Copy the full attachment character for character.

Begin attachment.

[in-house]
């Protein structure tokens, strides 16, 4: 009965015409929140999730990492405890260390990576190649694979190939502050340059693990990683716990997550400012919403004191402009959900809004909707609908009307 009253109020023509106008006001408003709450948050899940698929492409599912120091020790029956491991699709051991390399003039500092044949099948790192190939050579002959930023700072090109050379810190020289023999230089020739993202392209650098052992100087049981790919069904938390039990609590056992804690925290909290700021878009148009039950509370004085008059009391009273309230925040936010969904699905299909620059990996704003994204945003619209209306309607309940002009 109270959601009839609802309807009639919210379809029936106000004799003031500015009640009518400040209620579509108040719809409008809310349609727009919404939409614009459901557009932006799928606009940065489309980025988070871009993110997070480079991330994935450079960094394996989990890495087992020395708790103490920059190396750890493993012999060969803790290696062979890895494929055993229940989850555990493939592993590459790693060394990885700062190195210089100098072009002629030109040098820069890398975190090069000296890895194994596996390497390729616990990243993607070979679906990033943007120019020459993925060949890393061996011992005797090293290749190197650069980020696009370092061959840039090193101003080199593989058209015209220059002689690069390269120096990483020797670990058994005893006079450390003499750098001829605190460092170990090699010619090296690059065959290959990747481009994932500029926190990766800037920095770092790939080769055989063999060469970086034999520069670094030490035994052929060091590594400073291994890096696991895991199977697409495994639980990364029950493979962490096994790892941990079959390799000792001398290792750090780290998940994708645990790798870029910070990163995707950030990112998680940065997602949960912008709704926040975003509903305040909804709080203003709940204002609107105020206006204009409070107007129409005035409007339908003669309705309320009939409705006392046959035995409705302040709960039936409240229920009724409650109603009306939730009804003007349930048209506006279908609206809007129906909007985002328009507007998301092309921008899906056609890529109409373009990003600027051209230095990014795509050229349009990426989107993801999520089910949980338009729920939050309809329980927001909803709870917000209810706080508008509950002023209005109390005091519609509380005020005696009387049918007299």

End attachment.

[in-house]
């Protein structure tokens, strides 16, 4: 009965015409929140999730990492405890260390990576190649694979190939502050340059693990990683716990997550400012919403004191402009959900809004909707609908009307 009253109020023509106008006001408003709450948050899940698929492409599912120091020790029956491991699709051991390399003039500092044949099948790192190939050579002959930023700072090109050379810190020289023999230089020739993202392209650098052992100087049981790919069904938390039990609590056992804690925290909290700021878009148009039950509370004085008059009391009273309230925040936010969904699905299909620059990996704003994204945003619209209306309607309940002009 109270959601009839609802309807009639919210379809029936106000004799003031500015009640009518400040209620579509108040719809409008809310349609727009919404939409614009459901557009932006799928606009940065489309980025988070871009993110997070480079991330994935450079960094394996989990890495087992020395708790103490920059190396750890493993012999060969803790290696062979890895494929055993229940989850555990493939592993590459790693060394990885700062190195210089100098072009002629030109040098820069890398975190090069000296890895194994596996390497390729616990990243993607070979679906990033943007120019020459993925060949890393061996011992005797090293290749190197650069980020696009370092061959840039090193101003080199593989058209015209220059002689690069390269120096990483020797670990058994005893006079450390003499750098001829605190460092170990090699010619090296690059065959290959990747481009994932500029926190990766800037920095770092790939080769055989063999060469970086034999520069670094030490035994052929060091590594400073291994890096696991895991199977697409495994639980990364029950493979962490096994790892941990079959390799000792001398290792750090780290998940994708645990790798870029910070990163995707950030990112998680940065997602949960912008709704926040975003509903305040909804709080203003709940204002609107105020206006204009409070107007129409005035409007339908003669309705309320009939409705006392046959035995409705302040709960039936409240229920009724409650109603009306939730009804003007349930048209506006279908609206809007129906909007985002328009507007998301092309921008899906056609890529109409373009990003600027051209230095990014795509050229349009990426989107993801999520089910949980338009729920939050309809329980927001909803709870917000209810706080508008509950002023209005109390005091519609509380005020005696009387049918007299």